The Colony’s leaders were none-too-happy with Williams’ antipathy towards organized religion’s autocratic control. Williams turned to fur trading with native tribes, learning their languages, befriending Wampanoag Chief Massasoit. Continuing to preach where and when he could.

In 1636, the General Court of Massachusetts had enough of Roger Williams. They banned him from the Colony for sedition and heresy. His crime: promoting the idea that civil authorities shouldn’t be able to punish religious dissent or confiscate Native lands.


As Williams had fallen ill, the Court allowed him to remain in Massachusetts until spring – on condition that he stop preaching “diverse, new, and dangerous opinions.”


Williams didn’t stop. Facing arrest, the English preacher walked some 50 miles through deep snow into present day Rhode Island, sheltering in the safety of a Wampanoag winter camp.

Rhode Island’s Radical Religious Right

To establish his own enclave, Williams bought a tract of land from the Narragansett natives. He gathered a small band of followers who shared his belief in religious tolerance and secular authority.

In 1644, eight years after his expulsion from Massachusetts, Williams returned to the UK to petition King Charles II, seeking to establish the colony of Rhode Island and Providence Plantations.

Almost twenty years later, on July 8th 1663, King Charles finally granted Williams and his followers a Royal Charter. As a Catholic sympathizer in a mostly-Protestant England, the King granted Williams’ request to guarantee settlers religious freedom within the Colony.

No person within the said Colony, at any time hereafter, shall be any wise molested, punished, disquieted, or called in question, for any differences in opinion, in matters of religion, who does not actually disturb the peace of our said Colony; but that all and every person and persons may, from time to time, and at all times hereafter, freely and fully have and enjoy his own and their judgments and consciences, in matters of religious concernments, throughout the tract of land heretofore mentioned, they behaving themselves peaceably and quietly and not using this liberty to licentiousness and profaneness, nor to the civil injury or outward disturbance of others.

The Charter’s religious provision was unprecedented: a revolutionary innovation in colonial governance that came to be known as “the lively experiment.”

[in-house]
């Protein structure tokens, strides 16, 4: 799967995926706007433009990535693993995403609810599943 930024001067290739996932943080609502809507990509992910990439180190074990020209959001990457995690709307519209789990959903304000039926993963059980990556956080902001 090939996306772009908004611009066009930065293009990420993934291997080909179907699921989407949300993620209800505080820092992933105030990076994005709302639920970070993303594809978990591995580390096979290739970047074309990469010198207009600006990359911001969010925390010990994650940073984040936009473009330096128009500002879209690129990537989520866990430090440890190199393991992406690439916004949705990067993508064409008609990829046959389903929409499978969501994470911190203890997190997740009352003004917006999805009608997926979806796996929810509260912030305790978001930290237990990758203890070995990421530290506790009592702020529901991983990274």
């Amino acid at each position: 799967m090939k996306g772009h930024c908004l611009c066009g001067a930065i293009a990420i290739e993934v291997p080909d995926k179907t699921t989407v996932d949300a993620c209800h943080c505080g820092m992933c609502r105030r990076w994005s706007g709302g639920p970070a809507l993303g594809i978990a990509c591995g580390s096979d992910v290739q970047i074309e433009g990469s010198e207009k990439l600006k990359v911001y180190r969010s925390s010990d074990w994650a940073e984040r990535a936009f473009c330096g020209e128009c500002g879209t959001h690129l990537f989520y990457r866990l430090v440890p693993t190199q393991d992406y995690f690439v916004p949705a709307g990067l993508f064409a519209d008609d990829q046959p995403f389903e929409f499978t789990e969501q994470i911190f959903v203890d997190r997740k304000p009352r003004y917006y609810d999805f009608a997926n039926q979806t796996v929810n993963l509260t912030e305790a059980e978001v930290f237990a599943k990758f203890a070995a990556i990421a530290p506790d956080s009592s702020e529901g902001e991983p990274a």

Safe Haven for Religious Refugees

The Charter affirmed and formalized well-established practice within Roger Williams’ aspiring colony. For example…

In June 1661, more than a dozen Quakers released from Massachusetts prison found refuge in Rhode Island. And there they remained, unmolested, despite neighboring colonies urging Rhode Island to rid itself of the “notorious heretics.”

Around 1658, persecuted Jews found safe haven in Newport, establishing the New World’s first synagogue in 1763. They worshipped aside and did business with Baptists, Antinomians, French Huguenots, atheists and more.

Roger Williams was the Colony’s Governor from 1654 through 1658. In his seventies, during King Philip's War, he saw almost all of Providence burned to the ground. And lived to see it rebuilt.

Throughout his stewardship, Williams worked to maintain peace between colonists and natives alike. Through it all, he protected the principle of religious tolerance and the separation of church and state.

The Union of the State

The idea that people holding different religious views should live together peacefully was hardly new.

What made Williams’ Rhode Island different: the Colony proved that a multi-religious secular state could be a success. Again, a lesson that many colonies and, eventually states, ignored. At great cost to all.

Even so, there’s no question that the men who shepherded the First Amendment into being were inspired by Roger Williams’ and his compatriots’ “lively experiment.”

Although Williams was buried with little fanfare 108 years before the United States Constitution was ratified, his legacy is one of America’s finest inheritances.

Williams’ history sends a clear message to present day America: live and let live is not only the right thing to do, it is, and always should be, the law of the land.